Our head of investment rounds up the morning's big news.
After the FTSE 100 fell over 1% yesterday caught up in the global market sell-off following Fitch’s US downgrade, European markets have opened in the red for the third straight day. Last night on Wall Street, the Nasdaq tumbled more than 2%, while the S&P 500 shed over 1.3%. Focus turns to the Bank of England’s anticipated rate hike at lunchtime.
BANK OF ENGLAND
The Bank of England is expected to raise rates for the 14th time in a row at lunchtime to 5.25%, however a more hawkish 5.5% isn’t out of the question. With UK inflation still stubbornly high, much more persistent than inflation in the US or eurozone, more work needs to be done to tackle the ongoing price pressures.
Monetary policy is a notoriously blunt tool and is therefore not good for tinkering around the edges. The choice between 25bps and 50bps today is more about signalling how concerned the central bank is about inflation and growth. Late cycle rate hikes tend to work with a shorter lag suggesting a hike at this stage would have a greater economic impact than at the start of 2022.
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The post-Covid supply chain bottlenecks have eased and wholesale energy prices have pulled back. On the other hand, food inflation is still stuck in double digits with supply issues in Russia and India key risks for commodity price inflation ahead. Plus, with wage growth at a record high, labour shortages, and heavy industrial action this year, there’s a resistance to lower wages, which raises the risk of further second round inflationary effects.
The UK economy has proven to be much more resilient than last year’s forecasts. However, the manufacturing sector has been struggling and there is a chronic longstanding low productivity issue in the UK. The Bank of England needs to strike the balance between taming inflation without inducing too much economic pain. The Goldilocks scenario that the US appears to be achieving presently with cooling inflation combined with economic growth, is something to aim towards.
Wizz Air Holdings (LSE:WIZZ) reported a 52.9% jump in first-quarter revenue to 1.23 billion euros. It swung to an operating profit of 79.9 million euros versus an operating loss of 284.5 million euros last year and carried a record 15.3 million passengers. The airline said it continues to observe positive trading in the current quarter and maintained its full-year 2024 net profit forecast.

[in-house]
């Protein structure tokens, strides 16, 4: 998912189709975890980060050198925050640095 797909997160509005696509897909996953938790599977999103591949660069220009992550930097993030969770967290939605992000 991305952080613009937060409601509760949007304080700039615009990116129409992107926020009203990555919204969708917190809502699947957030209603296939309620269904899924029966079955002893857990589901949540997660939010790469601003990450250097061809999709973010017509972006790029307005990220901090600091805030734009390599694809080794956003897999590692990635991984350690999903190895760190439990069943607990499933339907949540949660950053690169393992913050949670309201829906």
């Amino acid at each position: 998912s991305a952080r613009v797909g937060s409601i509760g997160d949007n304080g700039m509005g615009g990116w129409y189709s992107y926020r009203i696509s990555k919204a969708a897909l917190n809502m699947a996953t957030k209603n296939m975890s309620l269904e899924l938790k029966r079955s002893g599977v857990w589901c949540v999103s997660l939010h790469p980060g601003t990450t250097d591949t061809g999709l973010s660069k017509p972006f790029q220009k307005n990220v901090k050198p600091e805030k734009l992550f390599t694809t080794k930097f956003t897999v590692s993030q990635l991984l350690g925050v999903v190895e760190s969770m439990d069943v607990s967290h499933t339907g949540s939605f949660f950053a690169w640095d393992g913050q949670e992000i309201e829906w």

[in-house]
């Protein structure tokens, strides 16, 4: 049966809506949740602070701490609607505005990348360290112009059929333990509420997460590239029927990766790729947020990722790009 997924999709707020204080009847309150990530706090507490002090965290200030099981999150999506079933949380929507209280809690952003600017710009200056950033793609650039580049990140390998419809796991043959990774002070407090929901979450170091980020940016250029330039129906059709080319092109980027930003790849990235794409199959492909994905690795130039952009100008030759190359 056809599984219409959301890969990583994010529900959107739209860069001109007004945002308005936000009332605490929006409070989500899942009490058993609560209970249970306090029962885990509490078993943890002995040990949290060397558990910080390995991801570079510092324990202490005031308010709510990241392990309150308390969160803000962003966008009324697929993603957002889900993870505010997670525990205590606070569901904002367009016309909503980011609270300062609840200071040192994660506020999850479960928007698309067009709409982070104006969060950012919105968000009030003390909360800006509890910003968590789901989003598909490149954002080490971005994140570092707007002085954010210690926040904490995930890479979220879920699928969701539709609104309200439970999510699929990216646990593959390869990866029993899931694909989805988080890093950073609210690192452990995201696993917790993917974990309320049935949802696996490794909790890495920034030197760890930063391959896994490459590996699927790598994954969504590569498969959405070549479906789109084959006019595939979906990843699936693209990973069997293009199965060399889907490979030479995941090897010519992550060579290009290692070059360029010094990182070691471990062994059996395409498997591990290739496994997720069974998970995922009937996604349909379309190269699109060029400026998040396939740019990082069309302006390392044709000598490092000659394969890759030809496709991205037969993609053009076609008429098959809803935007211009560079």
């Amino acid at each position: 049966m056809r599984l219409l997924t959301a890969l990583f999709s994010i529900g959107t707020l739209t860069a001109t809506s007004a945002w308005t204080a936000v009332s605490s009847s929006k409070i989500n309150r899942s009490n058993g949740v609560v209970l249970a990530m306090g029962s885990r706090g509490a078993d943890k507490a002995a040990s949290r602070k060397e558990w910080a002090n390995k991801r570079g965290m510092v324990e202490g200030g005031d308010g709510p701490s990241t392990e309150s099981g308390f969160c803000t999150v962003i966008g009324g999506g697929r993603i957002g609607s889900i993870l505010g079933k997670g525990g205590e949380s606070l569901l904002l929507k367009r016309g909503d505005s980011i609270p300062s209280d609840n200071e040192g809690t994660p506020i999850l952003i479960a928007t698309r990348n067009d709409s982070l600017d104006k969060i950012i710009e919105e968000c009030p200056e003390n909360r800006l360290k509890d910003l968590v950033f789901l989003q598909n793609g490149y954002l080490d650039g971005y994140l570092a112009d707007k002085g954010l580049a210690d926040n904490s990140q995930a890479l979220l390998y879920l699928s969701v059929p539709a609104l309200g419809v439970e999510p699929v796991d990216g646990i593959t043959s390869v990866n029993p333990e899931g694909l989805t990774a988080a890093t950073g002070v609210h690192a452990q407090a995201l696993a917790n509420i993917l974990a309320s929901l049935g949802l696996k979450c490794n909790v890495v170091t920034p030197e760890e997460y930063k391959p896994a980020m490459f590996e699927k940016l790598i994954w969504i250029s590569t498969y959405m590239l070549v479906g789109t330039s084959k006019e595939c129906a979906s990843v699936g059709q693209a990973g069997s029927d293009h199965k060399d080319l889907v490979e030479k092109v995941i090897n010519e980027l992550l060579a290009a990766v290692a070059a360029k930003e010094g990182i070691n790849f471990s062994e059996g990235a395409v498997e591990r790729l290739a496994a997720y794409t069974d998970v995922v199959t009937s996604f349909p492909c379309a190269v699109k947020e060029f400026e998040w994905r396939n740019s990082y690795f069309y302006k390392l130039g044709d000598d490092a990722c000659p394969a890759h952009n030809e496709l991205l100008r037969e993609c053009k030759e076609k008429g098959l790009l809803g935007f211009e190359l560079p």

This strong set of results from Wizz Air echoes those of rivals easyJet (LSE:EZJ), which reported a record quarterly profit last month and Ryanair, which saw earnings nearly quadruple. The budget airline industry is benefitting from a strong rebound in demand for summer holidays post-Covid as well as price increases which have helped the sector weather the pressures from cost inflation and the sluggish growth backdrop.
There was investor angry at this week’s annual meeting over chief executive Jozsef Varadi’s £100 million bonus package with more than 25% of shareholders rejecting the proposals. Wizz Air was voted the worst airline in Britain in a recent Which? survey of UK passengers this year.
Despite the strong results, Wizz Air shares are trading sharply lower as investors remain cautious towards the stock. Other stocks in the sector like International Consolidated Airlines Group SA (LSE:IAG) and easyJet are also under pressure.
Rolls-Royce Holdings (LSE:RR.) reported a sharp jump in first-half underlying operating profit of £673 million and free cash flow of £356 million on revenues of £7.5 billion, below estimates for £5.9 billion. The engine maker said high profitability was led by civil aerospace, which enjoyed stronger operating margin, partially offset by a weaker result in power systems. Last week ,Rolls-Royce shares soared after it upgraded its full-year profit and cash flow forecasts.
Rolls-Royce’s transformation plan is faring well with improving operations, the post-pandemic rebound in international flying and increased defence spending. However, CEO Tufan Erginbilgic said the early rate of improvement from the transformation is high and should not be extrapolated, suggesting the pick-up is likely to slow later this year, sending shares lower today.
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